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Seshathetep (meaning "Seshat is satisfied"), also called Heti, was an Ancient Egyptian official at the beginning of the Fifth Dynasty.[1] Seshathetep held many important titles, possibly including that of vizier.[2] With this latter title, he would have been the most important official at the royal court, second only to the king. He also bore the title of king's son of his body, yet it is doubtful that Seshathetep was the real son of a king.[3]

Before becoming vizier, Seshathetep was overseer of all royal works. Seshathetep is mainly known to us from his tomb at Giza.[4] His tomb is a mastaba with a chapel on the south-east side. The chapel is fully decorated and relatively well preserved. Also depicted in the tomb are his wife Merites, one son who was also called Seshathetep and another son called Heti. The title of vizier is not recorded on the tomb walls but appears on a statue unearthed in the mastaba. This suggests that he was promoted to this high office after the decoration of the tomb was finished. However, the statue in question, which shows a couple, is damaged and the names of the people represented have been lost. Therefore some scholars argue that the statue belongs to different people and that Seshathetep may not have been a vizier.[5]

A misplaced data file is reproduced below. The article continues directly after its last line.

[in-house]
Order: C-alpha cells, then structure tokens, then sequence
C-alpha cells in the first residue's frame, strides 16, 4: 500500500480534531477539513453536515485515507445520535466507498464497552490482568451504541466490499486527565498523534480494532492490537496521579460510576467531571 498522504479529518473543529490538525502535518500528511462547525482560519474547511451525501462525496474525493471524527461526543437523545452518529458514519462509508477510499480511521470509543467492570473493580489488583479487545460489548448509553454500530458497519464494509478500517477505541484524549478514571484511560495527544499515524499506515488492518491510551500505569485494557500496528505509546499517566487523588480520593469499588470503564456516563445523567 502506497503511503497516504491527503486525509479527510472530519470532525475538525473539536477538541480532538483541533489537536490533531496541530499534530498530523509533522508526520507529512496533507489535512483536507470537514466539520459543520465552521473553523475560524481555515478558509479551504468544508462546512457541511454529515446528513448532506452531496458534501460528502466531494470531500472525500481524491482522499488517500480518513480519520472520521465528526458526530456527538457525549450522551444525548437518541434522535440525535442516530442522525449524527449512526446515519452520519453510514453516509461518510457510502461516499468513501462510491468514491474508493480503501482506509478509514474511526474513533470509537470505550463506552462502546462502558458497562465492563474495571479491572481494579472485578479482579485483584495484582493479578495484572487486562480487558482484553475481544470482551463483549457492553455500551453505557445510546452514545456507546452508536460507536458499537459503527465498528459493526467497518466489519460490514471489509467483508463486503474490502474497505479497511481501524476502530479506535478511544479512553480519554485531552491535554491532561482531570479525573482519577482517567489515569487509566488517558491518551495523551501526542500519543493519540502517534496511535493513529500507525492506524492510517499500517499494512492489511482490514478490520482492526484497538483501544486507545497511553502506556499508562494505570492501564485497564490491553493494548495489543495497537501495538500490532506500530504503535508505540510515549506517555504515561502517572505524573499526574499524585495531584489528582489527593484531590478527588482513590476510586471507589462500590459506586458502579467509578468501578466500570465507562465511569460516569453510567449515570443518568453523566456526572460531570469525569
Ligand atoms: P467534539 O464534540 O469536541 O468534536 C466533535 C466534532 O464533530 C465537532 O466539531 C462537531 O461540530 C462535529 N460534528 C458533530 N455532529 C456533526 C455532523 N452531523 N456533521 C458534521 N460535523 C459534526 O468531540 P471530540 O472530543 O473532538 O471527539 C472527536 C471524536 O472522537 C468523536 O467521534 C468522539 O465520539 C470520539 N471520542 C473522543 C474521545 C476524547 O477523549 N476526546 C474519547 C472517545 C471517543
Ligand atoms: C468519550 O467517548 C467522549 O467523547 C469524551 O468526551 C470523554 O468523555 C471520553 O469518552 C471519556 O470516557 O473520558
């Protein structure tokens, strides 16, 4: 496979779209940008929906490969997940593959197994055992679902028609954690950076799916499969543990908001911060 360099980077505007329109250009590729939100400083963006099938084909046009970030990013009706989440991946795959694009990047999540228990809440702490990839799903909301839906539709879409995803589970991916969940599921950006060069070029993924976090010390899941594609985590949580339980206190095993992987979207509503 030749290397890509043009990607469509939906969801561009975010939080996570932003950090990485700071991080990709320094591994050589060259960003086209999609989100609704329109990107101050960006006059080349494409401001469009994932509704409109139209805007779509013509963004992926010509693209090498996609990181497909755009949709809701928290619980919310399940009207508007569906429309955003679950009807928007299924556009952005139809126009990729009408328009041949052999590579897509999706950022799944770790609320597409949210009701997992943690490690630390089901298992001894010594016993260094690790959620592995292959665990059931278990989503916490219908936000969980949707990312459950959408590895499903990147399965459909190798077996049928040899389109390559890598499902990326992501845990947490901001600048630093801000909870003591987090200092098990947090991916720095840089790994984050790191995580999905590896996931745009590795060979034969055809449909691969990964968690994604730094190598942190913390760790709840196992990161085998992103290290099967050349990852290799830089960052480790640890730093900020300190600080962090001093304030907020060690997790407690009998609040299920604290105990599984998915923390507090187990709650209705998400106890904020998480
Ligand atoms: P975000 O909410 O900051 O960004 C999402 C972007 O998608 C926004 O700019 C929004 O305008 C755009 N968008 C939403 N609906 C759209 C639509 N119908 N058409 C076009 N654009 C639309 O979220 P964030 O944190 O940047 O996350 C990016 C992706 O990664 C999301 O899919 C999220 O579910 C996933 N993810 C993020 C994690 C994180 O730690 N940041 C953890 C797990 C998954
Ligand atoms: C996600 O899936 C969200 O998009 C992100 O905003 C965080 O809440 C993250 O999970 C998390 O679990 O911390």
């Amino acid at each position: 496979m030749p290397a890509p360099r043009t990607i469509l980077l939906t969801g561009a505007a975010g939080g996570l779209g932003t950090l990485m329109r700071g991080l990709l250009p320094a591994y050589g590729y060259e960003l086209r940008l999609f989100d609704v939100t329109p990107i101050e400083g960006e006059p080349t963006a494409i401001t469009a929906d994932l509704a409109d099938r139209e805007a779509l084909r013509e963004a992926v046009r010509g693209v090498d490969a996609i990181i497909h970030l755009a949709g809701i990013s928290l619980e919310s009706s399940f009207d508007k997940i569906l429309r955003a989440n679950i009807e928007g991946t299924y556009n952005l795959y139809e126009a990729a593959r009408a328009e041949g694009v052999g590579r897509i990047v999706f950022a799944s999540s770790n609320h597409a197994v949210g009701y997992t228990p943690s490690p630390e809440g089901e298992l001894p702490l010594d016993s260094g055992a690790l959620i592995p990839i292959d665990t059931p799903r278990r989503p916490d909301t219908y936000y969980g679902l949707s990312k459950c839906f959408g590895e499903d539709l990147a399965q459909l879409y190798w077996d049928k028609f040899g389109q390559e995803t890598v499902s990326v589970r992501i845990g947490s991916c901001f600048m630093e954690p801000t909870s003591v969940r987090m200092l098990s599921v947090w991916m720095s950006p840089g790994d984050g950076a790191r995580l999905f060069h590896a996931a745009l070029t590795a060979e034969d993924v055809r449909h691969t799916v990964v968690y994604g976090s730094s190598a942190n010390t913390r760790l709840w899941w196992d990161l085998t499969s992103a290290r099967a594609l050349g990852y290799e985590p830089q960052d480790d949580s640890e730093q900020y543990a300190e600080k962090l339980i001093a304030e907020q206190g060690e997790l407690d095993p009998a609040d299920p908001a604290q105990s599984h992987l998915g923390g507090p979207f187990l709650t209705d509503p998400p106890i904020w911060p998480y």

1. ^ Strudwick 1985, p. 136-137.
  2. ^ Altenmüller 2001, p. 598.
  3. ^ Baud 1999, p. 576.
  4. ^ Junker 1934, p. 172-195.
  5. ^ Junker 1934, p. 193.


  • Altenmüller, Hartwig (2001). "Old Kingdom: Fifth Dynasty". In Redford, Donald B. (ed.). The Oxford Encyclopedia of Ancient Egypt, Volume 2. Oxford: Oxford University Press. pp. 597–601. ISBN 978-0-19-510234-5.
  • Baud, Michel (1999). Famille Royale et pouvoir sous l'Ancien Empire égyptien. Tome 2 (PDF). Bibliothèque d'étude 126/2 (in French). Cairo: Institut français d'archéologie orientale. ISBN 978-2-7247-0250-7.
  • Junker, Herman (1934). Giza II, Die Mastabas der beginnenden V.Dynastie auf dem Westfriedhof. Vienna; Leipzig: Hölder-Pichler-Tempsky A. G.
  • Strudwick, Nigel (1985). The Administration of Egypt in the Old Kingdom: The Highest Titles and Their Holders (PDF). Studies in Egyptology. London; Boston: Kegan Paul International. ISBN 978-0-7103-0107-9.